Dog Tags: The History, Personal Stories, Cultural Impact, and Future of Military Identification
Author: Ginger Cucolo
Publisher: Allen House Publishing (2011)
Binding: Paperback, 346 pages
The 100 year anniversary of the official use of American personal identity tags, affectionately known as Dog Tags, recently passed without fanfare. We are currently in a war where the Dog Tag is once again a highly personal item to warriors of every service and to their families as well. Every Dog Tag carries its own human interest story. Receiving it, hanging it around the neck, and feeling it is a silent statement of commitment. The tag itself individualizes the human being who wears it within a huge and faceless organization. While the armed forces demand obedience and duty to a higher cause, the Dog Tag, hanging under each service member's shirt and close to their chest, becomes a part of them. It brings comfort to that fear of every soldier facing death: I do not want to be forgotten; I will not become an "unknown."
Understanding and sharing the history of Dog Tags and their deeply personal meaning in today's world is at the core of this book.
Ginger Cucolo's book, Dog Tags: The History, Personal Stories, Cultural Impact, and Future of Military Identification, is a creative and ambitious approach to an interesting and provocative subject. Blending fictional representations of famous military engagements with historical narrative, the author explores one of the most painful and difficult aspects of dying for one's country -- identifying and repatriating bodies. From the Spartans who carried personalized shields into battle hoping to be brought home on them should death come -- to POWs lost in Korea and Vietnam, there is a personal and societal horror of being lost far from home. Families deprived of fathers, husbands, brothers, and sons feel their loss even more keenly when they have nothing to bury.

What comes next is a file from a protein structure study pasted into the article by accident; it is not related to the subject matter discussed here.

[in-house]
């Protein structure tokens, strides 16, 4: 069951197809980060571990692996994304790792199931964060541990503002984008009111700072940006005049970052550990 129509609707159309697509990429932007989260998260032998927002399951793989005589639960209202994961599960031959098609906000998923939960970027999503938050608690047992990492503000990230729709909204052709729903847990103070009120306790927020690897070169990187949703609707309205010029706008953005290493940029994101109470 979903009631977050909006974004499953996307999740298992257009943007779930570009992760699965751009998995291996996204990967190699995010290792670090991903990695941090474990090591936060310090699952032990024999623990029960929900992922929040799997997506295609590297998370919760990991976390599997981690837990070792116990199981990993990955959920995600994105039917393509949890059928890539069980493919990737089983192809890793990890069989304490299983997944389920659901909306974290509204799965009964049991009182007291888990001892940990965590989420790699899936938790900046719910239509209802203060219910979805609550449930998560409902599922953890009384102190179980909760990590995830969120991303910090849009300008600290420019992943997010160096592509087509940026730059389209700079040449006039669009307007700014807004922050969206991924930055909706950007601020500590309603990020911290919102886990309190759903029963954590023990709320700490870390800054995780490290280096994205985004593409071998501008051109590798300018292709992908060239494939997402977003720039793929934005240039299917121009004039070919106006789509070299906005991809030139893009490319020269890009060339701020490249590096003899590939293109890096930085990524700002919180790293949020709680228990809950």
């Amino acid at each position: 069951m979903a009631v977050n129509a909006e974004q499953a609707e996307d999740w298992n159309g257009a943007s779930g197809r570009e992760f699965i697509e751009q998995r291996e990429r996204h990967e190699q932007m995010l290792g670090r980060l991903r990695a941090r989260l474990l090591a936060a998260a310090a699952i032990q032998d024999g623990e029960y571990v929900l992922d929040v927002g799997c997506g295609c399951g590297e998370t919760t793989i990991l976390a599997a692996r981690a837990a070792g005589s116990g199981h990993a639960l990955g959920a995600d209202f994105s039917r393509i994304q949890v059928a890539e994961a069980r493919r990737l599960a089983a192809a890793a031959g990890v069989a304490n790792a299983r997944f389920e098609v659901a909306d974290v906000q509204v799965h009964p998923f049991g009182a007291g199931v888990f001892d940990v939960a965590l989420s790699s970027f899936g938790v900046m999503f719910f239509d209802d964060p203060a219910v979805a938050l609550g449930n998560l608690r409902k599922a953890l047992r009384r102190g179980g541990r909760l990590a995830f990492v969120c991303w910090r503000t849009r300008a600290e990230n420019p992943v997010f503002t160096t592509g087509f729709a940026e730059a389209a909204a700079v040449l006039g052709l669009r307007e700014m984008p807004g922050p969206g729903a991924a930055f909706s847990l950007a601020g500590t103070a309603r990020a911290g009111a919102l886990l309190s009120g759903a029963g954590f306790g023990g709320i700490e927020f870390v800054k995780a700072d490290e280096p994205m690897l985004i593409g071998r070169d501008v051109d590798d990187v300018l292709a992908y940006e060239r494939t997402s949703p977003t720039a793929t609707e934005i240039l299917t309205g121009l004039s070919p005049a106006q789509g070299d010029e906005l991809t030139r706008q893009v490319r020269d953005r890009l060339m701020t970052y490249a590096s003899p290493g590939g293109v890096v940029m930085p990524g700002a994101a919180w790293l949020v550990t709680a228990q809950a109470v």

In addition to the development of personal identification techniques starring the "Dog Tag," Ms. Cucolo focuses on how people feel about this most senstive of issues. There's a moving passage from "Francesca" detailing the search for Uncle Angelo whose dogtags had been found on New Georgia in the Solomon Islands. There's Seymour Lichtenfield's who hid his dog tags marked with an "H" for Hebrew before being captured by the Germans during the Battle of the Bulge. Homer Sisk died in Korea and was lost for decades -- until DNA identified his remains which were comingled with those of ten other soldiers and returned him to his loved ones -- along with his dog tags. And then there's John Huebner who lost his dog tags in California back in 1969 and had them returned to him in 2003 from someone who found them on the beach in 1995.
The book ends with an interesting discussion of what information can be included with dog tags. In the early years, the information was simple -- name, rank, branch of service and blood type. Today's technoogy allows military personnel to carry more detailed medical records.
Dog Tags: The History, Personal Stories, Cultural Impact, and Future of Military Identification is neither beast nor fowl. Ms. Cucolo has content for at least three separate volumes which would allow her to go into more detail into the various issues that she raises here. The book will be useful for researchers and other authors.
Reviewed by: Joyce Faulkner (2012)